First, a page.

Category Archives: Television
It’s often said that Stranger Things is a highly bingeable show. I totally agree. I watched multiple episodes of Season 1 and Season 2 at a time. For Season 3 I limited myself to only one episode per night and sometimes a few days break in between. I don’t know for sure if pacing myself changes the enjoyment level. It definitely wasn’t a bad thing to stretch out a great season over a few weeks. There’s also something to be said about allowing an episode to sink in and build up the anticipation for the next chapter like traditional TV viewing.
After finding a huge audience with The Walking Dead, AMC wanted more horror based shows in their line up. AMC’s The Terror Season 1 is a great start to hopefully a successful horror anthology series. The Terror’s primary approach is crafting unique horror stories centered on real-life historic events that are shrouded in mystery. Because of the solid writing and steady pace, the tension is sustained throughout the 10 episode season. Further, the cast is fantastic, including recognizable actors from HBO’s Game of Thrones, Rome and Chernobyl.
When I heard that HBO and Sky UK were making a series called Chernobyl, knowing nothing about it, in my imagination I thought about a story set in an alternate universe sort of like Man in the High Castle which takes a fictional twist on history. Fortunately, the actual series is better than my idea for the premise. Real events can be more incredible than fiction. Chernobyl is a five part mini-series on the nuclear plant disaster that occurred in April 1986. Centered on the people dealing with the aftermath of the explosion, Chernobyl is a compelling and terrifying historical drama.
I wasn’t looking for another zombie apocalypse series but Netflix’s Black Summer is a decent diversion. Set in the early weeks of a zombie outbreak, a group of refugees make their way out of the suburbs towards the stadium in downtown where the military will transport them to safety. Rose, one of the main characters, is hoping to reunite with her daughter at the stadium. Anyone who dies becomes a zombie. The undead are pretty scary because they run fast like in 28 Days later.
Game of Thrones series finale is over. And now our watch has ended.
“The Bells” is representative of Season 8’s Game of Thrones. The 80 minute episode has the weight of an ambitious story coming to an endgame but some questionable writing choices takes away from a completely fulfilling pay off. Still, the season’s big budget and the extra time used to make it is evident in the visually impressive production values.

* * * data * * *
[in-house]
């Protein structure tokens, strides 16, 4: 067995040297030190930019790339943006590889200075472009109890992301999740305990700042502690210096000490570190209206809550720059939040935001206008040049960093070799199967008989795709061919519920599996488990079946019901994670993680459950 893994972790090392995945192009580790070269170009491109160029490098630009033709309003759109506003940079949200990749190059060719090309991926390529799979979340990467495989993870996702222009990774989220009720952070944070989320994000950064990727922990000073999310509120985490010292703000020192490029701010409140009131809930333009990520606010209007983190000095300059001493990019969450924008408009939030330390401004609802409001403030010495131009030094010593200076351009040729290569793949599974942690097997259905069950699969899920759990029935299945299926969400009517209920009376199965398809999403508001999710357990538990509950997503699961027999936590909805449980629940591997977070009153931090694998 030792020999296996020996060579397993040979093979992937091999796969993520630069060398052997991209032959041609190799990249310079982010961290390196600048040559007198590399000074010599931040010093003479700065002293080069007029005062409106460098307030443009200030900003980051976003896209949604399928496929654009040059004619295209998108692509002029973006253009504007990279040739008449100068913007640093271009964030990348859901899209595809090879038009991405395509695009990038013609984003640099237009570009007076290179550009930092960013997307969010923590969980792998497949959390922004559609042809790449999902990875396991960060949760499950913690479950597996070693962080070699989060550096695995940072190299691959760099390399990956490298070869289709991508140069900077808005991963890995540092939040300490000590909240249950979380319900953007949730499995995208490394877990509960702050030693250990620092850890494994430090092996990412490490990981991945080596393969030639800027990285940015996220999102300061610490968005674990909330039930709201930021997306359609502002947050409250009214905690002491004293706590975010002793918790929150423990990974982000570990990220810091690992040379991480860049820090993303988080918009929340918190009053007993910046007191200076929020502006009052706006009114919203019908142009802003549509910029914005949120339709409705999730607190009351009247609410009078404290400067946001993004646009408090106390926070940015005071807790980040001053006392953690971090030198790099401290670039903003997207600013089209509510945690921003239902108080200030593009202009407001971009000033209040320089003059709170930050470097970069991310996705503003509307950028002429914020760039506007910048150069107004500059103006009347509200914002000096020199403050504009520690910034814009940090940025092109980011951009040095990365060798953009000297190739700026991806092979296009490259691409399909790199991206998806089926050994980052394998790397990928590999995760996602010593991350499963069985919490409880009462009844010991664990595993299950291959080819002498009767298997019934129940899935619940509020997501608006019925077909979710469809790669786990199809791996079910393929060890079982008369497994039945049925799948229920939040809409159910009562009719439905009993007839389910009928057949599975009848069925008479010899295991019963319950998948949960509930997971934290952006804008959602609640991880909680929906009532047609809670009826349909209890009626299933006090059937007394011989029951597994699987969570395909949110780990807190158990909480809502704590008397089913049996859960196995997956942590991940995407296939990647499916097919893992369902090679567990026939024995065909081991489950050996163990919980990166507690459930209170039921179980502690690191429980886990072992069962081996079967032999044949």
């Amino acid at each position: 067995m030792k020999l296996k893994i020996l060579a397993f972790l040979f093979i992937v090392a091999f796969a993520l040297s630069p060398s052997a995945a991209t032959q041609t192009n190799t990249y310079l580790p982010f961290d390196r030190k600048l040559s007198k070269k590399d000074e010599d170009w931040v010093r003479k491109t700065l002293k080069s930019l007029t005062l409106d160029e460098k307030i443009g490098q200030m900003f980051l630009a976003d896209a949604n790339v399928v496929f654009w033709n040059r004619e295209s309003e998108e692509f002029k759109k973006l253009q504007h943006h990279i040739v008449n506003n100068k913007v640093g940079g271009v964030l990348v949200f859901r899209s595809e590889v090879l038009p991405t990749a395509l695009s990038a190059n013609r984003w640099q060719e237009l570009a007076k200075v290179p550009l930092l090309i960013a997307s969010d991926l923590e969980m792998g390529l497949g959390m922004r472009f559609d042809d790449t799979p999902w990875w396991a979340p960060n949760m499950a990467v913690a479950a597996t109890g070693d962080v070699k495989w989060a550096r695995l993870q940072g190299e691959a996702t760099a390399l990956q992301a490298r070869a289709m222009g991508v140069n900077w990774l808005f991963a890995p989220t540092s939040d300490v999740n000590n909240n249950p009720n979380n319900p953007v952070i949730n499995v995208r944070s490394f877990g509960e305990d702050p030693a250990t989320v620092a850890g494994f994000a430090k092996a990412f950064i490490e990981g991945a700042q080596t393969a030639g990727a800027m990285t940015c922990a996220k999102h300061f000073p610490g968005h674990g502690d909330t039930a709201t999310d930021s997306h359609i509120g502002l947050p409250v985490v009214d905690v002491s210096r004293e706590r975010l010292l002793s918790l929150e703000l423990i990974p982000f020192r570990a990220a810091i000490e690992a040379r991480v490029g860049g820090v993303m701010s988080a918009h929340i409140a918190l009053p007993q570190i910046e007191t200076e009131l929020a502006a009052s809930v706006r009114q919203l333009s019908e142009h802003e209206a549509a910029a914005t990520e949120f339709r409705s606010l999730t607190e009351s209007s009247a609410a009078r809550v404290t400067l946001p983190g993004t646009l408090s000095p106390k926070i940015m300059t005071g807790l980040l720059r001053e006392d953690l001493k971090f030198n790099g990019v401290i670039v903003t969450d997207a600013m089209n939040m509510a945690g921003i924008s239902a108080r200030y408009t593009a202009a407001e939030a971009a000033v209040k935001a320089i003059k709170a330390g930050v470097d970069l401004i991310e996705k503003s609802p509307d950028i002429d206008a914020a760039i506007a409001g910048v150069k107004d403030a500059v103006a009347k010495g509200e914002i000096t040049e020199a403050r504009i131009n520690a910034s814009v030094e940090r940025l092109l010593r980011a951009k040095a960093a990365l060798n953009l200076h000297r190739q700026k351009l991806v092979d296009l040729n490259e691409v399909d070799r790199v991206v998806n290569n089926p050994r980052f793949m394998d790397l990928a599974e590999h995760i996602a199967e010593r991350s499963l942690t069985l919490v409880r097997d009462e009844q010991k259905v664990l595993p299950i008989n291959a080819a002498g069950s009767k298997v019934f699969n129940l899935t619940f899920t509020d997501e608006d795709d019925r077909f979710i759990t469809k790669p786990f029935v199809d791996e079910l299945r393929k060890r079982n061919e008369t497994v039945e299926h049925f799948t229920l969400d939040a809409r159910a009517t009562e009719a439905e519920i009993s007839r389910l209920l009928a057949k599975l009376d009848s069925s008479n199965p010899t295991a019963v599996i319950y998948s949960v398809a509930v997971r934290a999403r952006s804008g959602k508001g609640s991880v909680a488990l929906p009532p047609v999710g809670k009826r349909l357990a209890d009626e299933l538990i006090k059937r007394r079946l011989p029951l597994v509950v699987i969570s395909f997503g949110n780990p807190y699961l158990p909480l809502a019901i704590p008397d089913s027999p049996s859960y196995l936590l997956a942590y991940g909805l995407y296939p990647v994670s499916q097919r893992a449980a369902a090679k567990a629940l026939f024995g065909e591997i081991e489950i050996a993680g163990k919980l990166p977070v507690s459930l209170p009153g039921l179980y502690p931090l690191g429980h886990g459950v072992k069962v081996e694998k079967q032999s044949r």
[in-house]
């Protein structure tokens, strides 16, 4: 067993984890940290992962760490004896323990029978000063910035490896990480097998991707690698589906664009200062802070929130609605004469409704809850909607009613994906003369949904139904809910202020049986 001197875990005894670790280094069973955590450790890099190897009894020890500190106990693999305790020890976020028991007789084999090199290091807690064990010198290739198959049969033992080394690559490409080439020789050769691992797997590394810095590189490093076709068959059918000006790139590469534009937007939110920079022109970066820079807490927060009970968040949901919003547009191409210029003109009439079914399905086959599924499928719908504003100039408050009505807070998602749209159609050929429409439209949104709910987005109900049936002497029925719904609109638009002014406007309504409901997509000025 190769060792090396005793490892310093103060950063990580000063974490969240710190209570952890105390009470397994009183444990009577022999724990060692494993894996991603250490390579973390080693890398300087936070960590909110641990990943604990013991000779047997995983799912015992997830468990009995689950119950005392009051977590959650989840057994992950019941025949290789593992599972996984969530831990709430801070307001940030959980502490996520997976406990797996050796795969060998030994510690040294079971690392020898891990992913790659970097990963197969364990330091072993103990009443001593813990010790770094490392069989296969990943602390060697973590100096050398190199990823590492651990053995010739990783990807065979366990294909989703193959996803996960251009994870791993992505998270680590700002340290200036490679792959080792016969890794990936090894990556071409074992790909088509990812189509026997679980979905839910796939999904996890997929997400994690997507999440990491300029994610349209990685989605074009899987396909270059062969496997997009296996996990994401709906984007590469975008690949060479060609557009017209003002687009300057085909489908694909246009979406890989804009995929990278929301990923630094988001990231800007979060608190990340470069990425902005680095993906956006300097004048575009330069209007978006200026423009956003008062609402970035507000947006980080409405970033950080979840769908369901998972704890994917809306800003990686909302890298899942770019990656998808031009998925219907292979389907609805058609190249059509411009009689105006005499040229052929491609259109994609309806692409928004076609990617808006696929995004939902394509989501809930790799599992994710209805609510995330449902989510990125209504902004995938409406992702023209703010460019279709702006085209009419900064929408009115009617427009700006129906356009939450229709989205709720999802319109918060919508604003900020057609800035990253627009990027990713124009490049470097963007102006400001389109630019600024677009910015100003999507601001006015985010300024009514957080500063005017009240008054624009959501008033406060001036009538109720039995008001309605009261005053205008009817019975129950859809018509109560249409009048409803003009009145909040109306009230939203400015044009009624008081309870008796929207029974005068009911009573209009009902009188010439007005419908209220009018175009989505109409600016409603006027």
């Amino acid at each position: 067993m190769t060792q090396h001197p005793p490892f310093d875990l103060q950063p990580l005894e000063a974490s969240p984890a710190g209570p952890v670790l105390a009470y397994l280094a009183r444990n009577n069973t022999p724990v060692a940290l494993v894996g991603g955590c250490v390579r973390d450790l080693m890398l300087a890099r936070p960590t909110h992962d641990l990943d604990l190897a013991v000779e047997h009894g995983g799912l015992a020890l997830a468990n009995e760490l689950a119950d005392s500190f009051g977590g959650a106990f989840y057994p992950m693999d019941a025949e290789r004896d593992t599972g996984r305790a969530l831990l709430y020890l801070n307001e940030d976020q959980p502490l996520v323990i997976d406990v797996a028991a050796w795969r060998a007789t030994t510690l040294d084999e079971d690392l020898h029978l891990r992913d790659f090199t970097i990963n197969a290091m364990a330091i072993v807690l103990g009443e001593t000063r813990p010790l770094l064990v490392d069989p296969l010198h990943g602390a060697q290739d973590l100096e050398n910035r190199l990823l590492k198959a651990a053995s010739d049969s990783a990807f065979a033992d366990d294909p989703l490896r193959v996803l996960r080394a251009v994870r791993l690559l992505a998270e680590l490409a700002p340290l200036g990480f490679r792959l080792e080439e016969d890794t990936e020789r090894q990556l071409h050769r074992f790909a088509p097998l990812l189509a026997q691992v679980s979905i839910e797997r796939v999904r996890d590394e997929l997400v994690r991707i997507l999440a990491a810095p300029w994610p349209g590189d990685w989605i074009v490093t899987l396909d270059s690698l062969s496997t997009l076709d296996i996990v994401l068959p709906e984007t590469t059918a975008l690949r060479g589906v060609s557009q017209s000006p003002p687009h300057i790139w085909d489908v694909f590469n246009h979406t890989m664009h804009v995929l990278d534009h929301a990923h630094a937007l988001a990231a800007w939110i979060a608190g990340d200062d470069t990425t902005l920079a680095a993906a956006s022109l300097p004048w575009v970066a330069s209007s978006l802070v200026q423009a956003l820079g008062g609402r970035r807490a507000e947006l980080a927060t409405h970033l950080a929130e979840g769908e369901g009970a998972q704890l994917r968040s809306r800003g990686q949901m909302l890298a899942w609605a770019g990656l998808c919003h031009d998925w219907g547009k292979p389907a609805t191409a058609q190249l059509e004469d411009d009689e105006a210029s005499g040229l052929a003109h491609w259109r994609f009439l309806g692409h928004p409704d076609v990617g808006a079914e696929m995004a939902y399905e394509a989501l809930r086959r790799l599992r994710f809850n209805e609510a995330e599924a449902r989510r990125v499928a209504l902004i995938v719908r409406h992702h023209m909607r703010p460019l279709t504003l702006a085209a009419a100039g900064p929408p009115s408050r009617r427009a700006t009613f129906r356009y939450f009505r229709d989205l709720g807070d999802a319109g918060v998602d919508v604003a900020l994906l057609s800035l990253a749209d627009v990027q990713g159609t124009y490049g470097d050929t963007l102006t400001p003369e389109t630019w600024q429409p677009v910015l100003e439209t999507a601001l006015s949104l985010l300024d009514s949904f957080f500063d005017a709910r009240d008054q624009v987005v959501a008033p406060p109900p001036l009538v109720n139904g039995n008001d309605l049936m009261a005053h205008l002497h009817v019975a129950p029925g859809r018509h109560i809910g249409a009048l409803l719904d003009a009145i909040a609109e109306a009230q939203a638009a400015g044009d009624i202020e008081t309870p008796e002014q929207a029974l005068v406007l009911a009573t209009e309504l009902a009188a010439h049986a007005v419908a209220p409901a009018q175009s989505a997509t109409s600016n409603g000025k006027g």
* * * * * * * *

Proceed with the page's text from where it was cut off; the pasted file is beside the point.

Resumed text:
In these last couple of seasons, more than ever, HBO’s Game of Thrones is popular entertainment, aimed to please the masses. Now, there’s nothing wrong in offering viewers an enjoyable drama and fantasy to take our minds off our daily lives. But when HBO’s Game of Thrones was at its peak, it subverted our expectations in ways that were surprising yet also offered interesting angles to explore the plot twist’s significance. These story lines were also supported by well thought-out character arcs that made sense and therefore were satisfying.
“The Long Night” deserved the extra long run time. It would have been painful if the episode cut off at the 60 minute mark and left us hanging for a week. Game of Thrones has delivered action-packed episodes before, but not one that sustained the intensity for this long, basically an hour and 20 minutes and without much dialogue.
As a calm before the storm episode, “A Knight of the Seven Kingdoms” offers plenty of feel-good moments. In a typical season, the early episodes lay the groundwork for the big spectacle event, usually episode 9. In this final shortened season, episode 3 will be epic, so “A Knight of the Seven Kingdoms” is a quiet prelude with many plot points to set up. Fan reaction is very positive, even more so than the premiere. I personally enjoyed it but because I’m not super sentimental the heart-felt moments didn’t resonate with me as much as other fans.
With only 6 episodes in the final season, “Winterfell” sets up the necessary groundwork. The season premiere is spent getting characters up to speed on what the viewers have already known for years (the show last aired in 2017) and in doing so also serves as a solid refresher episode. When the episode ended my reaction is “oh common on!” Not because the episode is bad, but because I didn’t want it to end. It’s great to get back to the Game of Thrones world, the characters and to whatever may happen next.